Practicing Lean: Learn How to Fail Successfully August 19 2015
Try as we might, it is impossible to prevent all mistakes from happening. Whether it is human error or a mechanical error, there will always be a possibility of a mistake -- and that mistake will occur at least once.
It is flawed logic to try to strive for absolute perfection. Not only is this an impossible goal to reach, but there is no chance to improve if there are no mistakes being made. No one likes failure, but everyone must accept the reality that failure is an inevitability.
Instead, you should focus your energy on learning how to fail quickly and successfully, so you will reap the reward of the lesson you learned from your mistake. The recovery will be easier, and you will have more confidence for your resilience and ability to improve. This philosophy can be used in your personal life as well as in any circumstance in the workplace.
Step 1 - Take action. You can’t let the fear of failure keep you from taking chances. While it is important to maintain safety measures, of course, being Lean means to be striving for continuous improvement. Staying stagnant won’t help you achieve this effort. Whether you succeed or fail, you must first take action.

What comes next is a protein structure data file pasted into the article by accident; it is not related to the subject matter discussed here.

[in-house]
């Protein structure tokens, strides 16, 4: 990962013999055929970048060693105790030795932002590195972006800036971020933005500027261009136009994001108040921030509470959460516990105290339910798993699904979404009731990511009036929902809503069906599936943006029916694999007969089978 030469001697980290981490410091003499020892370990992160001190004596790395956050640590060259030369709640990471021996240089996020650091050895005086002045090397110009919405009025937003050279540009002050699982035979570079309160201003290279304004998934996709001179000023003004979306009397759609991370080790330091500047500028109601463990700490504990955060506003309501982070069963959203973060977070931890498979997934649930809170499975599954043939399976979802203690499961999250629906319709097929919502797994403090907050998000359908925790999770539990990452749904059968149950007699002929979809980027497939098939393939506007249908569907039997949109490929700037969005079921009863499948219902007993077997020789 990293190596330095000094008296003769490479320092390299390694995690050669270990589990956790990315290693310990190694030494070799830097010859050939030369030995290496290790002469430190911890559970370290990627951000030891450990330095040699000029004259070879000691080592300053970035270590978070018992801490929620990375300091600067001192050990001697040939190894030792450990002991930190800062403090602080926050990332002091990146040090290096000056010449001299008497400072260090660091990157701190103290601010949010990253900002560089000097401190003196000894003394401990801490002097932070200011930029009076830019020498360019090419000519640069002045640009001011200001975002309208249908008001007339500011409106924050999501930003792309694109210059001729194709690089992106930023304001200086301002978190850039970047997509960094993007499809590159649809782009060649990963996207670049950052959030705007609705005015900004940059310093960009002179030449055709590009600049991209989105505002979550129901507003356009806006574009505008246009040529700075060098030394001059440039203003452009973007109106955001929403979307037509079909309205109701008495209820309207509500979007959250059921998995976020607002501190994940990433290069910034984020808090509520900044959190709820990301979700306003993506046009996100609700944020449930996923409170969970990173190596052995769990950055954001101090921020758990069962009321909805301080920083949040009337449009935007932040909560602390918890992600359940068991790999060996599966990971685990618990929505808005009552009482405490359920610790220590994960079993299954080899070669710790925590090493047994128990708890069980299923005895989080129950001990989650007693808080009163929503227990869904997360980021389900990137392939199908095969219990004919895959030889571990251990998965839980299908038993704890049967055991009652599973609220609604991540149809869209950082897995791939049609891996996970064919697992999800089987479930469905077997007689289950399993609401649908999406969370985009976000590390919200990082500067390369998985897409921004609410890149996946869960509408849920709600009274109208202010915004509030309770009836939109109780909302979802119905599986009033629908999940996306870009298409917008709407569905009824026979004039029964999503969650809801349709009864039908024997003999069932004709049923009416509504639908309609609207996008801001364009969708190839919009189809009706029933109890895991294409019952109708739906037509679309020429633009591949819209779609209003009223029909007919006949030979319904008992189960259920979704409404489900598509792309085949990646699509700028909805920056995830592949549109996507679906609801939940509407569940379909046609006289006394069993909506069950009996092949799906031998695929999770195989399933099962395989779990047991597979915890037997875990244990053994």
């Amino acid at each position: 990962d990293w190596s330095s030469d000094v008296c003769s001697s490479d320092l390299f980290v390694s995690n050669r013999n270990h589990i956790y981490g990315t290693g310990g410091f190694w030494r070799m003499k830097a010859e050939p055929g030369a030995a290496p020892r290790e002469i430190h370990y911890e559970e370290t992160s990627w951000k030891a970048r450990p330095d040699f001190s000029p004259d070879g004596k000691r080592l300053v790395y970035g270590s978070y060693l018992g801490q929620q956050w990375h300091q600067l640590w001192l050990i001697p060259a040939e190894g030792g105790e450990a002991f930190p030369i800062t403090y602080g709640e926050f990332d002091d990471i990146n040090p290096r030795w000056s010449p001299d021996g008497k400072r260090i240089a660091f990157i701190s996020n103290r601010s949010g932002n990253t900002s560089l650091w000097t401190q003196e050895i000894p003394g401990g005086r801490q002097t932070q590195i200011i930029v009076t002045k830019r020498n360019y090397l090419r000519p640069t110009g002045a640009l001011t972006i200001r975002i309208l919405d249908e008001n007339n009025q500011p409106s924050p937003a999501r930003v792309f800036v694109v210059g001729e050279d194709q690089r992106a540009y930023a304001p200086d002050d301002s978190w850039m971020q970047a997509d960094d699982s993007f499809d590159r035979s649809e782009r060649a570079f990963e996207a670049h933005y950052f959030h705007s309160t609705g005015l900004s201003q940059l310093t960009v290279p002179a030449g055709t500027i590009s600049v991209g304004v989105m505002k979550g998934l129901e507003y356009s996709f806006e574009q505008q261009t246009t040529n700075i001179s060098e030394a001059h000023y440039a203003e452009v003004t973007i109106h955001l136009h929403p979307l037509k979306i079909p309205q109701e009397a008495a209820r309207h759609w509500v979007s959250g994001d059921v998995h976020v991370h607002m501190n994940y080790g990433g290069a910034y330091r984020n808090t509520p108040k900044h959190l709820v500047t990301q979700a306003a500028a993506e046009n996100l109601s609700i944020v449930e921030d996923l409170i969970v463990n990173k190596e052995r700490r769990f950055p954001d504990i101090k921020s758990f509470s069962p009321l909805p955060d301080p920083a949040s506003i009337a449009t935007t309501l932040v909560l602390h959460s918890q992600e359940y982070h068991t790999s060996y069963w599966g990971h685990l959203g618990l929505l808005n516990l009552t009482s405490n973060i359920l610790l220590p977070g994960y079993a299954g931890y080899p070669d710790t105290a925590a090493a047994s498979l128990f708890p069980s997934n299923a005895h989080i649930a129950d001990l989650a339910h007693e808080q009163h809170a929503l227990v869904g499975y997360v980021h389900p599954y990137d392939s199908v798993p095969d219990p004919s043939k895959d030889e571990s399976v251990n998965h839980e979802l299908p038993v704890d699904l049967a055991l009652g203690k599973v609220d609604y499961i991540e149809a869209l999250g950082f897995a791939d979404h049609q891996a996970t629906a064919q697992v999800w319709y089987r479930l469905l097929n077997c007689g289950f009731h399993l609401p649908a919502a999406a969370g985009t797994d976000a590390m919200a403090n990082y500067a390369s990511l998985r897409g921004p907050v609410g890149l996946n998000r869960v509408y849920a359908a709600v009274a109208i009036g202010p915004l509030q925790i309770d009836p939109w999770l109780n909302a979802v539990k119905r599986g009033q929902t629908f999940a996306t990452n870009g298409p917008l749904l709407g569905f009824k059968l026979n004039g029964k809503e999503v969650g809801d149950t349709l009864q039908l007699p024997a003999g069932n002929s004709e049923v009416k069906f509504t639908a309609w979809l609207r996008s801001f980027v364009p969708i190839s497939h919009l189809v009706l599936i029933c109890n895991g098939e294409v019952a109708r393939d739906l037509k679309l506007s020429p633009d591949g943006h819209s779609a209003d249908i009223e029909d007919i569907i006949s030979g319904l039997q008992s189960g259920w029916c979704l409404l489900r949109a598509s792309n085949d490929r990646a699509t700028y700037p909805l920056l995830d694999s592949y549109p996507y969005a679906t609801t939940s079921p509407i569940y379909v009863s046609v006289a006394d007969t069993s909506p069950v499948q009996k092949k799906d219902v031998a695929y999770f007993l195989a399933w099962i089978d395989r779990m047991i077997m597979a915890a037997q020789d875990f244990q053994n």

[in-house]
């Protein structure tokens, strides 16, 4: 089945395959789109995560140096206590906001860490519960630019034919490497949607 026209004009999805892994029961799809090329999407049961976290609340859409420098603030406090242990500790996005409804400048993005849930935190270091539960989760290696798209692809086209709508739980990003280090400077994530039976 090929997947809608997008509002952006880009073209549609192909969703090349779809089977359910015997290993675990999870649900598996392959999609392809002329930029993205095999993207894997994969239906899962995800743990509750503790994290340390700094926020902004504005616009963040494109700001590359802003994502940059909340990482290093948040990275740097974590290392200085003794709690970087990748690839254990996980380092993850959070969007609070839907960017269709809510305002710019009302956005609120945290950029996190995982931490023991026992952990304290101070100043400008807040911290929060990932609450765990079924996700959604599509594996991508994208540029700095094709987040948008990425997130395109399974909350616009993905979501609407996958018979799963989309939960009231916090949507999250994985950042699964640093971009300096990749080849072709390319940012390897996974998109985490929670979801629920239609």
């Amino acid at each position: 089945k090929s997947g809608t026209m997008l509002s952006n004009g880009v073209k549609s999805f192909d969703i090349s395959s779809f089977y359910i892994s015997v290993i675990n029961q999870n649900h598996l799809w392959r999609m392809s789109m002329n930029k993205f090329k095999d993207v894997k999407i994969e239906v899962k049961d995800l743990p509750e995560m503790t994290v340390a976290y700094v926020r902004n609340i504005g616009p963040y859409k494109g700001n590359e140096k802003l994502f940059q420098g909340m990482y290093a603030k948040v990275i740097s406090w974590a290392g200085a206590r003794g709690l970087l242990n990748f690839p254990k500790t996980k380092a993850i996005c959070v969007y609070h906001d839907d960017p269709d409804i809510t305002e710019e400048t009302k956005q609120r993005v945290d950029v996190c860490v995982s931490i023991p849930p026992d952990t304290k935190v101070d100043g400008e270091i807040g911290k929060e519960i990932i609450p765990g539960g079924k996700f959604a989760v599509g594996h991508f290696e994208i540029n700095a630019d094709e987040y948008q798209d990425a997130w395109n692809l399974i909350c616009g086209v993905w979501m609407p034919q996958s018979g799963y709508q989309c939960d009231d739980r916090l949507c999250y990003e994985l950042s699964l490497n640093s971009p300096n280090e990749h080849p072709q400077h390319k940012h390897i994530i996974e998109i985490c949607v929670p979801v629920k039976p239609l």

Step 2 - Keep going. Oftentimes, you are on the cusp of success when a failure stops you in your tracks, leaving your failure to the wayside. The most successful people are not afraid to fail because they know that the bigger picture means that there will be a positive outcome in the end.
Step 3 - It happens to everyone. Don’t let failure get you down! Everyone is human. Everyone fails. It took Thomas Edison 1,000 failed attempts before he successfully invented a working lightbulb. A reporter once asked him how it felt to fail 1,000 times. Edison replied, “I didn’t fail 1,000 times. The light bulb was an invention with 1,000 steps.”
Step 4 - Try a new perspective. If you keep getting the same results, you need to take a new approach. Whether that means having a fresh pair of eyes look at the problem by asking a trusted colleague to help, or turning the problem on its head and applying a totally new solution, all you need to do is try new things.
Step 5 - Use the experience as a lesson. This is where you’re really getting Lean. From here, you know what not to do and how to fix the problem. This means that this particular mistake shouldn’t be repeated -- or at the very least, that you won’t have to go through this lengthy troubleshooting process to solve the problem.
How are you and your team applying this methodology and problem solving process to make your workspace more Lean?
Other posts you may find interesting:
July is Eye Injury Prevention Month: Make Your Warehouse More Eye-Aware
How to Use Marking Tape to Make Your Warehouse More Lean
10 Ways You Can Empower Your Team Today
Using PDCA Problem Solving to Stay Lean